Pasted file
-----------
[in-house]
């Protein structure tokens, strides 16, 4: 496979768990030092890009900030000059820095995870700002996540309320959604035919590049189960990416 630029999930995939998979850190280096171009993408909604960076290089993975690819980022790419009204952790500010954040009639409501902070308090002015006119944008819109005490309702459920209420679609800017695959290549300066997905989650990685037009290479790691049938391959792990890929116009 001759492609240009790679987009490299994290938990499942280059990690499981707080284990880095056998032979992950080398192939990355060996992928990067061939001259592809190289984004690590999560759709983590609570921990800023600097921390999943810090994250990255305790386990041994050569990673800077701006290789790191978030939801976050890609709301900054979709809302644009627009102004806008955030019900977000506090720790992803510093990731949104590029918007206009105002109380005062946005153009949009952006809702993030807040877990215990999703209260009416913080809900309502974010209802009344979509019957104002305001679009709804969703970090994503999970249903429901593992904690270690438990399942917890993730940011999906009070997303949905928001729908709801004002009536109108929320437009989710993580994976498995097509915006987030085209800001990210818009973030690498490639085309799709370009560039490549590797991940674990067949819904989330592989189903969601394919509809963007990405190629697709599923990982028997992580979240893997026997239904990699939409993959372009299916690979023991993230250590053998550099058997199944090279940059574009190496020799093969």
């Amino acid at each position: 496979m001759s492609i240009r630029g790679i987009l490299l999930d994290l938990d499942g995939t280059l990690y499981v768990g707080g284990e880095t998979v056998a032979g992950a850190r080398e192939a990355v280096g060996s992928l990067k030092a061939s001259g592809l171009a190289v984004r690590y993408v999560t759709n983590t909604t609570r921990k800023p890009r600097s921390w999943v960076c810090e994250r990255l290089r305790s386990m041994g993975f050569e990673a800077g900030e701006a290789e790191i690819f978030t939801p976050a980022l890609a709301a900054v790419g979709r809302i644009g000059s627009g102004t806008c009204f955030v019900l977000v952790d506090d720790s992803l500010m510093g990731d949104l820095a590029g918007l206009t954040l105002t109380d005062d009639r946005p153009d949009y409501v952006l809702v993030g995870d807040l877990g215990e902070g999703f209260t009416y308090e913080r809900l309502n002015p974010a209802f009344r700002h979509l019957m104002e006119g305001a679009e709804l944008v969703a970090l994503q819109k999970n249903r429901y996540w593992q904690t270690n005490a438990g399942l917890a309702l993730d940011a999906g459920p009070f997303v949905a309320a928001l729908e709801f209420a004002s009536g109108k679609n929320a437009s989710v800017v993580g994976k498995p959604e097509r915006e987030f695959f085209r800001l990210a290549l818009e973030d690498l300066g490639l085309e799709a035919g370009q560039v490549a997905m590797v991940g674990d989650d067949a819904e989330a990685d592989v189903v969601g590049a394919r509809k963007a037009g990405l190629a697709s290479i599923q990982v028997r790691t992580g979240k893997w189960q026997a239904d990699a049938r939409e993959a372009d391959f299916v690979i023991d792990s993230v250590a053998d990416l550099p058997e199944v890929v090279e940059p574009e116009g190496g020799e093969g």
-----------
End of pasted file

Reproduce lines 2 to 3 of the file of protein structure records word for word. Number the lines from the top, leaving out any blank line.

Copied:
């Protein structure tokens, strides 16, 4: 496979768990030092890009900030000059820095995870700002996540309320959604035919590049189960990416 630029999930995939998979850190280096171009993408909604960076290089993975690819980022790419009204952790500010954040009639409501902070308090002015006119944008819109005490309702459920209420679609800017695959290549300066997905989650990685037009290479790691049938391959792990890929116009 001759492609240009790679987009490299994290938990499942280059990690499981707080284990880095056998032979992950080398192939990355060996992928990067061939001259592809190289984004690590999560759709983590609570921990800023600097921390999943810090994250990255305790386990041994050569990673800077701006290789790191978030939801976050890609709301900054979709809302644009627009102004806008955030019900977000506090720790992803510093990731949104590029918007206009105002109380005062946005153009949009952006809702993030807040877990215990999703209260009416913080809900309502974010209802009344979509019957104002305001679009709804969703970090994503999970249903429901593992904690270690438990399942917890993730940011999906009070997303949905928001729908709801004002009536109108929320437009989710993580994976498995097509915006987030085209800001990210818009973030690498490639085309799709370009560039490549590797991940674990067949819904989330592989189903969601394919509809963007990405190629697709599923990982028997992580979240893997026997239904990699939409993959372009299916690979023991993230250590053998550099058997199944090279940059574009190496020799093969």
């Amino acid at each position: 496979m001759s492609i240009r630029g790679i987009l490299l999930d994290l938990d499942g995939t280059l990690y499981v768990g707080g284990e880095t998979v056998a032979g992950a850190r080398e192939a990355v280096g060996s992928l990067k030092a061939s001259g592809l171009a190289v984004r690590y993408v999560t759709n983590t909604t609570r921990k800023p890009r600097s921390w999943v960076c810090e994250r990255l290089r305790s386990m041994g993975f050569e990673a800077g900030e701006a290789e790191i690819f978030t939801p976050a980022l890609a709301a900054v790419g979709r809302i644009g000059s627009g102004t806008c009204f955030v019900l977000v952790d506090d720790s992803l500010m510093g990731d949104l820095a590029g918007l206009t954040l105002t109380d005062d009639r946005p153009d949009y409501v952006l809702v993030g995870d807040l877990g215990e902070g999703f209260t009416y308090e913080r809900l309502n002015p974010a209802f009344r700002h979509l019957m104002e006119g305001a679009e709804l944008v969703a970090l994503q819109k999970n249903r429901y996540w593992q904690t270690n005490a438990g399942l917890a309702l993730d940011a999906g459920p009070f997303v949905a309320a928001l729908e709801f209420a004002s009536g109108k679609n929320a437009s989710v800017v993580g994976k498995p959604e097509r915006e987030f695959f085209r800001l990210a290549l818009e973030d690498l300066g490639l085309e799709a035919g370009q560039v490549a997905m590797v991940g674990d989650d067949a819904e989330a990685d592989v189903v969601g590049a394919r509809k963007a037009g990405l190629a697709s290479i599923q990982v028997r790691t992580g979240k893997w189960q026997a239904d990699a049938r939409e993959a372009d391959f299916v690979i023991d792990s993230v250590a053998d990416l550099p058997e199944v890929v090279e940059p574009e116009g190496g020799e093969g």